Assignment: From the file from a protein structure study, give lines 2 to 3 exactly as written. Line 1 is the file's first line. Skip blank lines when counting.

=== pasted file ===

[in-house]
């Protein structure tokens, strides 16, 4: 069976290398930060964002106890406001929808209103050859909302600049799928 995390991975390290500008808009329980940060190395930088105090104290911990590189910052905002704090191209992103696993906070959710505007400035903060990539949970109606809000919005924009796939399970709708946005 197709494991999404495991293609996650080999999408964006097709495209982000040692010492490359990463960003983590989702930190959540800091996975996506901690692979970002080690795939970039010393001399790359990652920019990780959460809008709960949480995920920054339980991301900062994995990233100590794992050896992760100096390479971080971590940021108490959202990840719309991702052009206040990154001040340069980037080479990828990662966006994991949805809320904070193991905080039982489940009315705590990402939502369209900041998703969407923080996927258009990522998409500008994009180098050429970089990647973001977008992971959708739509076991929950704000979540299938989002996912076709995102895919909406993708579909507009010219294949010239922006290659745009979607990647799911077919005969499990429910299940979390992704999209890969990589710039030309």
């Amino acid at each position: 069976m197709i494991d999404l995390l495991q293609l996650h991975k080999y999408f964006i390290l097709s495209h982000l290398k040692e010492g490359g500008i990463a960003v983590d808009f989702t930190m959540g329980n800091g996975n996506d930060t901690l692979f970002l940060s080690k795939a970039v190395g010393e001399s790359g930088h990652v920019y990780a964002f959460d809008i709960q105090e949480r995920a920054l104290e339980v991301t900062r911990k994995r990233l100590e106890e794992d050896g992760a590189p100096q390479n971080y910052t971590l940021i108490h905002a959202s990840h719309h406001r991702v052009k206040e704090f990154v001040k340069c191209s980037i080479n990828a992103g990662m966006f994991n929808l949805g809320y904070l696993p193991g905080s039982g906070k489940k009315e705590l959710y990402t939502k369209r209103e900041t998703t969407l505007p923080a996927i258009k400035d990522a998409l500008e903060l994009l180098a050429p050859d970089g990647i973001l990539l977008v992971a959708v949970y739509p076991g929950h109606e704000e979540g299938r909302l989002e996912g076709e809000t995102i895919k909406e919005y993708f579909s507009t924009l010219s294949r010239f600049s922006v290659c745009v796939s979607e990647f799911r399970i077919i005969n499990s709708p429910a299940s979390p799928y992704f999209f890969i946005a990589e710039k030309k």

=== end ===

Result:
């Protein structure tokens, strides 16, 4: 069976290398930060964002106890406001929808209103050859909302600049799928 995390991975390290500008808009329980940060190395930088105090104290911990590189910052905002704090191209992103696993906070959710505007400035903060990539949970109606809000919005924009796939399970709708946005 197709494991999404495991293609996650080999999408964006097709495209982000040692010492490359990463960003983590989702930190959540800091996975996506901690692979970002080690795939970039010393001399790359990652920019990780959460809008709960949480995920920054339980991301900062994995990233100590794992050896992760100096390479971080971590940021108490959202990840719309991702052009206040990154001040340069980037080479990828990662966006994991949805809320904070193991905080039982489940009315705590990402939502369209900041998703969407923080996927258009990522998409500008994009180098050429970089990647973001977008992971959708739509076991929950704000979540299938989002996912076709995102895919909406993708579909507009010219294949010239922006290659745009979607990647799911077919005969499990429910299940979390992704999209890969990589710039030309």
């Amino acid at each position: 069976m197709i494991d999404l995390l495991q293609l996650h991975k080999y999408f964006i390290l097709s495209h982000l290398k040692e010492g490359g500008i990463a960003v983590d808009f989702t930190m959540g329980n800091g996975n996506d930060t901690l692979f970002l940060s080690k795939a970039v190395g010393e001399s790359g930088h990652v920019y990780a964002f959460d809008i709960q105090e949480r995920a920054l104290e339980v991301t900062r911990k994995r990233l100590e106890e794992d050896g992760a590189p100096q390479n971080y910052t971590l940021i108490h905002a959202s990840h719309h406001r991702v052009k206040e704090f990154v001040k340069c191209s980037i080479n990828a992103g990662m966006f994991n929808l949805g809320y904070l696993p193991g905080s039982g906070k489940k009315e705590l959710y990402t939502k369209r209103e900041t998703t969407l505007p923080a996927i258009k400035d990522a998409l500008e903060l994009l180098a050429p050859d970089g990647i973001l990539l977008v992971a959708v949970y739509p076991g929950h109606e704000e979540g299938r909302l989002e996912g076709e809000t995102i895919k909406e919005y993708f579909s507009t924009l010219s294949r010239f600049s922006v290659c745009v796939s979607e990647f799911r399970i077919i005969n499990s709708p429910a299940s979390p799928y992704f999209f890969i946005a990589e710039k030309k």